Boko Haram jihadists attacked Maiduguri, the capital of Borno in the volatile northeast, killing 16 people, including nine children who were playing football in a field, the AFP news agency quotes local militia as saying on Wednesday. Officials said previously 10 people were killed and 47 were injured in Tuesday’s attack when jihadists fired rocket-propelled grenades on the densely-populated city. Boko Haram has previously made incursions into Maiduguri, the capital of Borno state, using heavy guns and suicide bombers. “The death toll has risen to 16,” Babakura Kolo, the leader of a self-defence militia, told AFP. In one of the neighbourhoods affected, Gwange, nine boys were killed when one of the explosives landed in a field where they were playing football, Mr Kolo said. “Initially four died but five more died from the serious injuries they sustained from the explosion.” Another militiaman, Umar Ari, gave the same death toll and said it could still rise as many were injured. Eyewitness Sama’ila Ibrahim said the jihadists crossed the ditch fortification around Maiduguri, sending residents scrambling for safety with sporadic shooting. Mr Ibrahim said the insurgents came through Boboshe village, a known Boko Haram enclave. Attacks by the group aimed at overrunning the regional capital are usually foiled in fierce gun battles with Nigerian troops. In February last year, Boko Haram fired volleys of explosives into the city, injuring several people.

At his inauguration for a second term, Ondo State Governor, Rotimi Akeredolu, renewed the clamour for the decentralisation of Nigeria’s policing system to empower sub-nationals to secure their spaces. Mr Akeredolu said that given the pervasive security crisis in the country, it has become imperative for Nigeria to have a state police cadre, adding that the clamour propelled South-west governors to form a regional security network codenamed ‘Amotekun.’ He said the aim was to convince other stakeholders in the Nigeria project to “understand that devolution of authority is inexorable”, and hailed the Amotekun outfit, saying it has recorded successes that justified its establishment. Akeredolu was inaugurated along with his deputy, Lucky Ayedatiwa, who replaced Agboola Ajayi, who was his deputy in the first term, and fell out with his principal over his ambition to contest the last governorship election, which he lost.

The FG will soon commence the arraignment of 5,000 suspected Boko Haram insurgents held across various detention facilities in the country. Aliyu Abubakar, director-general of the Legal Aid Council, said this on Tuesday during a visit to Governor Babagana Zulum of Borno. Abubakar said the inmates were detained at Giwa Barracks, Maiduguri and Kainji correctional facilities, among others, over their alleged involvement in the insurgency. He said the trial would be conducted by the office of the attorney-general of the federation (AGF), office of the national security adviser (NSA) in collaboration with the theatre command of operation Lafiya Dole. He added that the Legal Aid Council was mandated to provide defence for the inmates. Abubakar noted that the council has so far interviewed about 283 of the inmates to ascertain the nature of the offences they committed. “As their defence council, we have to interview them from time to time to enable us to know their own part of the story,” he said. “It is so because regardless of the generous crimes they committed it is possible that out of hundreds, you may find out that one or two persons were innocent of the charges that they are being detained. “It was necessary for them to be represented by counsel to make sure that the official fulfils all the requirements of the provisions of the law. “All evidence must be presented against them before the court of the law so that those that were found guilty are prosecuted and face the consequences of their action.” Abubakar said regardless of the nature of the crimes they committed, “under our laws, they are innocent until proven guilty”. He praised the efforts of operation Lafiya Dole in providing the council with access to its detention facility to meet the inmates.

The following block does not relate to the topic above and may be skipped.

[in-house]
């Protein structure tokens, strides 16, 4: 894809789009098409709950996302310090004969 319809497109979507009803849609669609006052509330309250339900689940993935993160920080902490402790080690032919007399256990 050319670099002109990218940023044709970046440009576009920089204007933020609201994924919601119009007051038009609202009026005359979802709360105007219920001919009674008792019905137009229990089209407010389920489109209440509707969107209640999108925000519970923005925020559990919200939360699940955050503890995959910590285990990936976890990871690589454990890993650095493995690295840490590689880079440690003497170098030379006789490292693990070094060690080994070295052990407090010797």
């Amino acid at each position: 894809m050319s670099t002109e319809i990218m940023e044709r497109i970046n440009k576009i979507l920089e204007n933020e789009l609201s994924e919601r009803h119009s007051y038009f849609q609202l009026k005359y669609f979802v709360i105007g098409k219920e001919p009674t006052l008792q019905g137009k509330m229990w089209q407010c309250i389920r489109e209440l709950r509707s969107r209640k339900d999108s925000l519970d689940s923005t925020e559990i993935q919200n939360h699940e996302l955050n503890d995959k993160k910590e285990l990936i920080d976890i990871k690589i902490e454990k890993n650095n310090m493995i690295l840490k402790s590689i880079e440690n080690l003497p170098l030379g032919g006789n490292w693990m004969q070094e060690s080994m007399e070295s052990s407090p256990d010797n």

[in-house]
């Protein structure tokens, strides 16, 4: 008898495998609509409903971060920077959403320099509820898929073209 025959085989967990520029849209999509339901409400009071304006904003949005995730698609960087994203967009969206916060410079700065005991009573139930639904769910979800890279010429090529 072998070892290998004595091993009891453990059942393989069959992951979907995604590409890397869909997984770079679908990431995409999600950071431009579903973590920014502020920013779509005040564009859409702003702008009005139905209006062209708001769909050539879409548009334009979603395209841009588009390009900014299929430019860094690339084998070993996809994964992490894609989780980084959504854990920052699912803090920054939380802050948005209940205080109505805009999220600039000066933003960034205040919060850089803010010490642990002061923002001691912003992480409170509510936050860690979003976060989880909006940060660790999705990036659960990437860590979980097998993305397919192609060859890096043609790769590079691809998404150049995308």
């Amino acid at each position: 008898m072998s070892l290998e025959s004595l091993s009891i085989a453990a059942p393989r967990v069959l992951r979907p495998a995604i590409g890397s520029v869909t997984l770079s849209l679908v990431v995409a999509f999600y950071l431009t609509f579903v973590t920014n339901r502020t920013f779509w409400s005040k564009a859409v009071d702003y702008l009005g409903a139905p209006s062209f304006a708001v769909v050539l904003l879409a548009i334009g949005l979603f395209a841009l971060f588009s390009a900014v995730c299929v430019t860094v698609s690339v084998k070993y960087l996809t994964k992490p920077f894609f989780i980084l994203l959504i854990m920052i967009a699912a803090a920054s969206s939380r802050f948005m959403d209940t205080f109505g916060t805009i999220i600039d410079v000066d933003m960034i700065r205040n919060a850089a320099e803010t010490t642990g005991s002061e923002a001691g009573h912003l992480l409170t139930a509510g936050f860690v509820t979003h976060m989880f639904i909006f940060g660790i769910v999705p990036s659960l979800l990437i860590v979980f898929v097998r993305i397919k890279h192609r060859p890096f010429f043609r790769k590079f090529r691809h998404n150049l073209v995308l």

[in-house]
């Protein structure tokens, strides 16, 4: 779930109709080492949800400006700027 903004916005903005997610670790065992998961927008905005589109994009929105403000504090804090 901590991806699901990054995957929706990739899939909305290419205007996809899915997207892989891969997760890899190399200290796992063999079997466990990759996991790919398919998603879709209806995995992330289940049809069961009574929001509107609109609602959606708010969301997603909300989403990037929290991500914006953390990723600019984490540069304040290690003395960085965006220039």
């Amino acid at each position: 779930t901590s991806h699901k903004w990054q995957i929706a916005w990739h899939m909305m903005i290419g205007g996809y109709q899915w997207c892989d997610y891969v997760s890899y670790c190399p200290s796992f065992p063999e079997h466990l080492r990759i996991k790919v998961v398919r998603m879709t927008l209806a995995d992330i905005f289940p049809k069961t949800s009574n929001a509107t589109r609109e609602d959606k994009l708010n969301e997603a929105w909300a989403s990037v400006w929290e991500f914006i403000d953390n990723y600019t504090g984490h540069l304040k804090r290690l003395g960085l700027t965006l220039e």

Ghana has become the first country to receive COVID-19 vaccines through the World Health Organisation’s COVAX program on Wednesday, a joint statement issued by UNICEF Ghana and WHO Ghana said. The shipment, consisting of 600,000 doses of the AstraZeneca vaccines, arrived at 7 am GMT Wednesday on an Emirates flight at Kotoka International Airport, in Ghana’s capital Accra. The minister for health-designate, Kwaku Agyeman-Manu, led a government delegation to receive the consignment. The vaccines were produced by the Serum Institute of India, in the Indian city of Pune, and are part of the first wave of COVID-19 vaccines headed to low and middle-income countries, the joint statement added. “Today marks the historic moment for which we have been planning and working so hard,” said UNICEF Executive Director Henrietta Fore. “With the first shipment of doses, we can make good on the promise of the COVAX facility to ensure people from less wealthy countries are not left behind in the race for life-saving vaccines.” COVAX is an international coalition set up to give equal access to the vaccine to all countries. Wealthier nations have, in the past, been accused of “hoarding” vaccines and leaving African countries behind in the race to inoculate their populations. In comparison to other regions, African countries have been slow to start vaccinating against COVID, with only a handful of countries who have started a vaccines campaign. Last month, India and the African Union announced plans for the Serum Institute to supply 400 million doses of COVID-19 vaccines to Africa.